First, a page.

Using a non-standard shell as your login shell
Suppose that you want to use a non-standard shell as your login shell (for the purposes of this, 'non-standard' means that it's not installed system-wide; you have to compile your own version). Further suppose, for the sake of argument, that the shell you want to use doesn't have a command-line option to tell it to be a login shell.
If your shell did have such a command line option, using it as your
login shell would be simple. Set your system shell to
then have a
.profile that just said something like:
SHELL=$HOME/bin/shell; export SHELL exec $SHELL --login
(This doesn't work on some systems in some circumstances, but that's another entry entirely.)
Without such an option, you need some way to make your non-standard
shell think that it is being run as a login shell by
login (and things
that imitate it, like your SSH daemon). As you might guess, there is a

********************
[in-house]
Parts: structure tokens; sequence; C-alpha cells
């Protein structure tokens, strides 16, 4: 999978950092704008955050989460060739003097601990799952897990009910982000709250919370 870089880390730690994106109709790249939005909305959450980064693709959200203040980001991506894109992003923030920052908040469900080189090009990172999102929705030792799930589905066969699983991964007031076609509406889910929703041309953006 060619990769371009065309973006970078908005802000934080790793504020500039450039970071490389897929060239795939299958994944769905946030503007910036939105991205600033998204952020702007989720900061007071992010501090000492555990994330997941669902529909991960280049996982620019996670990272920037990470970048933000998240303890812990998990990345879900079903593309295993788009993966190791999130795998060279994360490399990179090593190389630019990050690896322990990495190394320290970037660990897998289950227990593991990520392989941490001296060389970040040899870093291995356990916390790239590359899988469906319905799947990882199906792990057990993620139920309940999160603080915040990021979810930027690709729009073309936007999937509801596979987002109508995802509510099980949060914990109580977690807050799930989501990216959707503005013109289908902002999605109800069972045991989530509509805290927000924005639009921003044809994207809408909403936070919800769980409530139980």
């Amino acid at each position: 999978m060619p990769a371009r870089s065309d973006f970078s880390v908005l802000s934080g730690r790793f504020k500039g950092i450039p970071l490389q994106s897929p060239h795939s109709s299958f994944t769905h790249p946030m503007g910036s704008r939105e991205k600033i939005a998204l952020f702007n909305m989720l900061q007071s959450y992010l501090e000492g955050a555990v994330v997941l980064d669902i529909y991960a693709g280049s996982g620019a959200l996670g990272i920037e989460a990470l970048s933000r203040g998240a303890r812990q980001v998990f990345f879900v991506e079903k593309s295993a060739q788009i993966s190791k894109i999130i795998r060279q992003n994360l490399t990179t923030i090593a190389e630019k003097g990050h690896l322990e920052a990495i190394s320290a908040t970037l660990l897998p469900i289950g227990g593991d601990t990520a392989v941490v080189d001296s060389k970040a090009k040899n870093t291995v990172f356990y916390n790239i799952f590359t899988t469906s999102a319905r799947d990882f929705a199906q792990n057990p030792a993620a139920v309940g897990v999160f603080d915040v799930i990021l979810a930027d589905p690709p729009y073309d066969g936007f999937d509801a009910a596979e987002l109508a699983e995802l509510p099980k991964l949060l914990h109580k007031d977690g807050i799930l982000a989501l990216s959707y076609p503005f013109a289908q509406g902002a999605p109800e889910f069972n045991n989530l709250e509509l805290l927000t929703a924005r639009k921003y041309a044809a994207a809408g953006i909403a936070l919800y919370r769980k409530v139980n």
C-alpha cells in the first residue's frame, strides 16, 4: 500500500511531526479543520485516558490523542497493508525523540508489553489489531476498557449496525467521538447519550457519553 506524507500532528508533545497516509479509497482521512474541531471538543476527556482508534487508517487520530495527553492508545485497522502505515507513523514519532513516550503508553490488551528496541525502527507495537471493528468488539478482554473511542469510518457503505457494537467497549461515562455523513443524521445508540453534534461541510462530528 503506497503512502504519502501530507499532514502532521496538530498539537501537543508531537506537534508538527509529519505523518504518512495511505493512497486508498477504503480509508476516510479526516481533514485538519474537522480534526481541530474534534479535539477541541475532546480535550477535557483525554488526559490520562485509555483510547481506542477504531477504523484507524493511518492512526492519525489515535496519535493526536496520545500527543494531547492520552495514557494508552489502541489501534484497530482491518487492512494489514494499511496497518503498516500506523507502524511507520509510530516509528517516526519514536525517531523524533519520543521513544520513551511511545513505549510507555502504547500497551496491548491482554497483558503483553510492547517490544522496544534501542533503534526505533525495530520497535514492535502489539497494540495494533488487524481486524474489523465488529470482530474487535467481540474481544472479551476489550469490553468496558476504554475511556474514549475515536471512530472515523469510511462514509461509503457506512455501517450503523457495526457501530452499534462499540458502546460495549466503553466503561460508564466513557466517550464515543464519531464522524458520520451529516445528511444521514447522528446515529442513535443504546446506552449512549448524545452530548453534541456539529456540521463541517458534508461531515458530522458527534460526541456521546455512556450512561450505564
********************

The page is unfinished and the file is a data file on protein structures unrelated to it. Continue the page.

long-standing convention for how
login communicates this to the shell:
a login shell has a '
-' as the first character of its program name.
(This works because the entire argument list, including the program name (aka 'argument zero'), is entirely up to the program that runs you; it need not have anything to do with your actual file name.)
This really means the first character, which means that you need some
way to make the first character be a '
-'. As it happens, most or all
shells just use the bare program name if you run something that is found
$PATH. So what you need is two-fold: first, you need a version
of your shell that's called '
-shell' (easily gotten with a symlink or
a hardlink), and second, you need to add
$HOME/bin to your
you can run your shell without an absolute or relative path.
This gives you the magic incantation:
SHELL=$HOME/bin/shell PATH=$HOME/bin:$PATH export SHELL PATH exec -shell
(Then you run into a bash irritation.)